Tuesday, October 15, 2013

astro picture for the day and extras/bloopers and more

Comet Hale-Bopp. Credit: NASA

Well, I suppose I'm making this post more to update about Comet ISON.  Scientists have apparently excercised their modeling ability; current models predict that comet ISON will survive its close encounter with the sun.  Whether this comet is as bright or brighter than any comet seen by human cameras is still open to speculation.

Early on, Astronomers were saying this comet could be as bright as the full moon.  If so, this comet will stop the presses. I remember comet Hale Bopp, and I've seen some other comets over the last decade, and even those, I couldn't help noticing the magnetic field texture of the tail.  These are clearly plasmas and not your everyday material objects.  A comet as bright as the full moon should be spectacular.

- These are kind of well known, but I found the names of some people who said airplanes(heavier than air vehicles, as opposed to gas balloons which had been around for a few decades up to that time), and space travel. In October 1903 for instance, astronomer Simon Newcomb said, "May not our mechanicians," he asked, "be ultimately forced to admit that aerial flight is one of the great class of problems with which man can never cope, and give up all attempts to grapple with it?" Just a few months later, the Wright brothers confirmed sustained powered flight(this is a technical point; the original flight was not that fast; they had to use physics and observation to confirm that their glider was in fact being pushed through the air in a powered sense).

In the 1920s, Frank Whittle came up with the idea of a jet engine.  But, most people replied it would never work. A fellow engineer colleague, who actually did some work to help make it practical, in July 1926, A. A. Griffith said that it was impractical. Around 1928, Flight Lieutenant Harold W. Raeburn said furiously, "Why don't you take all my bloody aeroplanes, make a heap of them in the middle of the aerodrome and set fire to them – it's quicker!"  These guys were saying these things more in frustration.  They wanted it to work.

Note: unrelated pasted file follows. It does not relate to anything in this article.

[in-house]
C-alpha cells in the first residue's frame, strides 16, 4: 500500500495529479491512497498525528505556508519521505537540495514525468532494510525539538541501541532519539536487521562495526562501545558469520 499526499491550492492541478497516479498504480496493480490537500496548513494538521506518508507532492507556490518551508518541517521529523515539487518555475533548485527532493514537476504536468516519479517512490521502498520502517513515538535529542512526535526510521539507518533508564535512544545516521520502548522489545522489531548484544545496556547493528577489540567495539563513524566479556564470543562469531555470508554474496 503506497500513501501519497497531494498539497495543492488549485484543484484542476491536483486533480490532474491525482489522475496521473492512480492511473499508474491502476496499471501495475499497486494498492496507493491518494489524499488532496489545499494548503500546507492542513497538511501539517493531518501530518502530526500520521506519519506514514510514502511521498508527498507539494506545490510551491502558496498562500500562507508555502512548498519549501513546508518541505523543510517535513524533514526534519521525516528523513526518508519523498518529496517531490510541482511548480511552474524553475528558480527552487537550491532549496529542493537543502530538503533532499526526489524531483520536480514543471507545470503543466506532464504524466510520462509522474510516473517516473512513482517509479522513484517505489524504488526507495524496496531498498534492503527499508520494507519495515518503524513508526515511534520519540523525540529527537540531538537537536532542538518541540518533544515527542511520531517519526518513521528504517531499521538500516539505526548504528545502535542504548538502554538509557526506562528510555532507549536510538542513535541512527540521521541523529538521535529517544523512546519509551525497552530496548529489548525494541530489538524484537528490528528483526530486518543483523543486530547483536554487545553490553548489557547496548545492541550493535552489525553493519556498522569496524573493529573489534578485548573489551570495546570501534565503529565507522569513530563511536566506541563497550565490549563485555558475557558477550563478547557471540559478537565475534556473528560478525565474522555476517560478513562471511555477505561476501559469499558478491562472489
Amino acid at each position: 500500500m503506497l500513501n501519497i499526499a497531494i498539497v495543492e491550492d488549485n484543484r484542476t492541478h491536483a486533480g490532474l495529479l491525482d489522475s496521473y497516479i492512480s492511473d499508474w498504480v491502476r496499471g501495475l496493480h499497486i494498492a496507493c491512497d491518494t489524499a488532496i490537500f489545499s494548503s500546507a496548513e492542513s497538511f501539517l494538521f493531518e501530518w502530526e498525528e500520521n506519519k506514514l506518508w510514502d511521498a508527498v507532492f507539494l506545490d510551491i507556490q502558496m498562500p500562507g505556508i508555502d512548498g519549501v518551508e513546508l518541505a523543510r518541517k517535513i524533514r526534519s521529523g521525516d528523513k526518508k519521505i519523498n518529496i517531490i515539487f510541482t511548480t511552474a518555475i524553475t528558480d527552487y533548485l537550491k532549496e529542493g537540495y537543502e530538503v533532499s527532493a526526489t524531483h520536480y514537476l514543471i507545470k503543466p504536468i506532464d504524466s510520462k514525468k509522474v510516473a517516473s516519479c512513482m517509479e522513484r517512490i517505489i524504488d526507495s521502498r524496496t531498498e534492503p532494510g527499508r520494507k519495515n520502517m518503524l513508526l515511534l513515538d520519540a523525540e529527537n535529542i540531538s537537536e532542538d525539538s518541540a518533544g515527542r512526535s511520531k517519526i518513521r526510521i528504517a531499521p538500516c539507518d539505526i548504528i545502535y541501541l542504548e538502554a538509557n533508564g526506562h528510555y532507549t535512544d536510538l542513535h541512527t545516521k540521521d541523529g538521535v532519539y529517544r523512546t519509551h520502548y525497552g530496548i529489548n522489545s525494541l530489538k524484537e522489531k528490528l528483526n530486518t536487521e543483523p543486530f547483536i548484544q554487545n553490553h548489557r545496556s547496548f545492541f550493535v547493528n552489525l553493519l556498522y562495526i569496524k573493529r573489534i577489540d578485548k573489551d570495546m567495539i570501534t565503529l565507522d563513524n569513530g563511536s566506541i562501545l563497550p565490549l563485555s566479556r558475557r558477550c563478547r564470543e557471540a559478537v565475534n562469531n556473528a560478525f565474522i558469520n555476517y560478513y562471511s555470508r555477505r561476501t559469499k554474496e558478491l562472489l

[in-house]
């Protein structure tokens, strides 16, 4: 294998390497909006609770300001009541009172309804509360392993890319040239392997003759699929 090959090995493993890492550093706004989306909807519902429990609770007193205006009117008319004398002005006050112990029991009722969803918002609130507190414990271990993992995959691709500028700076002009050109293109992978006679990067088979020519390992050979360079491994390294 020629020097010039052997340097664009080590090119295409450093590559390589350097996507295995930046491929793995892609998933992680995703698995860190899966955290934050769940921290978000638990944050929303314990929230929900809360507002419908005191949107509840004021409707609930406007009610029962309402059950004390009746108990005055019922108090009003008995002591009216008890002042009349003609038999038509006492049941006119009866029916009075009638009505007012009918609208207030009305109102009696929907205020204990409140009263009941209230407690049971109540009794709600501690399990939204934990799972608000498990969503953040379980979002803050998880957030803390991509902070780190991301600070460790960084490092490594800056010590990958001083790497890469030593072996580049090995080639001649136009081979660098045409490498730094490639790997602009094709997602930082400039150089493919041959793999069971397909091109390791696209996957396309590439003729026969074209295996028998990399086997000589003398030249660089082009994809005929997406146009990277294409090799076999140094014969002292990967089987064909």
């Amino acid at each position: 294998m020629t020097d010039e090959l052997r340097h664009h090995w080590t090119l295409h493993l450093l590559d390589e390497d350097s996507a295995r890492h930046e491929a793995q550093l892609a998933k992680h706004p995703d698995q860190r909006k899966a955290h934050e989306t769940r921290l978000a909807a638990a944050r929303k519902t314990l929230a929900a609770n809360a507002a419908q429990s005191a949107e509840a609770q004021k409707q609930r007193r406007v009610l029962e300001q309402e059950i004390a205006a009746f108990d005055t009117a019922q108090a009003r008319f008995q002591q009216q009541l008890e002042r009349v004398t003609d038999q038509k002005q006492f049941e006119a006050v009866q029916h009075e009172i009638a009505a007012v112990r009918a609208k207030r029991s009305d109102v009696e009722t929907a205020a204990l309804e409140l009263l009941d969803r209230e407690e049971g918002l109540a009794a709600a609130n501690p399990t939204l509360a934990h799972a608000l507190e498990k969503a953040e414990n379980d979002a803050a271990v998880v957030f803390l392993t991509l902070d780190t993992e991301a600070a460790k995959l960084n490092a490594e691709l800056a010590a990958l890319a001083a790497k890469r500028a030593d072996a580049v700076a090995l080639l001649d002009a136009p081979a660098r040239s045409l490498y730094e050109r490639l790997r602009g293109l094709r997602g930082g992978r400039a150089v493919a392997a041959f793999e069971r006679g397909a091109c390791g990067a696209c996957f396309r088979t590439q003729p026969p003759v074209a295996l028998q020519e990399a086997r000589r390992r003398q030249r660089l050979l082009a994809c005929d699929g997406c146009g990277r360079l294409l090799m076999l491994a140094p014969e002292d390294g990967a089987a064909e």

I know there were people who said space rockets could never work, but I've yet to find quotes and to put names to those claimants.

- Archaeological news,

Otzi left many descendents

The cave painters appear to have been the women!

- technology news,

thermal transistors , one problem any nanomanufacturing faces is thermodynamics; what if we could turn heat on and off; apply it when we need it, and control it where we need it?

Nanomanufacturing needs Artificial Intelligence? I've thought of this before.  I've since then heard many people talk about it and debate it; here we see A.I. being used in various nanotechnological developments.  The article also pretty much thinks A.I. is needed. Eric Drexler himself, from the very beginning, always pointed out that molecular chemistry software is needed to run the nanomachines.  The reason comes from the fact that they need to be automated; individual humans can't see and manipulate an individual atom. The point here though is do we need A.I. just to make primitive nanomanufacturing and then bootstrap to daimondoid(or better) nanomanufacturing?

- found a quote,

"Wherefore we cannot speak, we must pass over in silence." Ludwig Wittgenstein

Ludwig felt that some concepts cannot be treated by words - like god, love.  I argue differently.  Natural language can deal with vagueness; that doesn't mean they treat them rigorously.  There's denotative and connotative meanings to natural language words.  Natural language simply denotes vague concepts.

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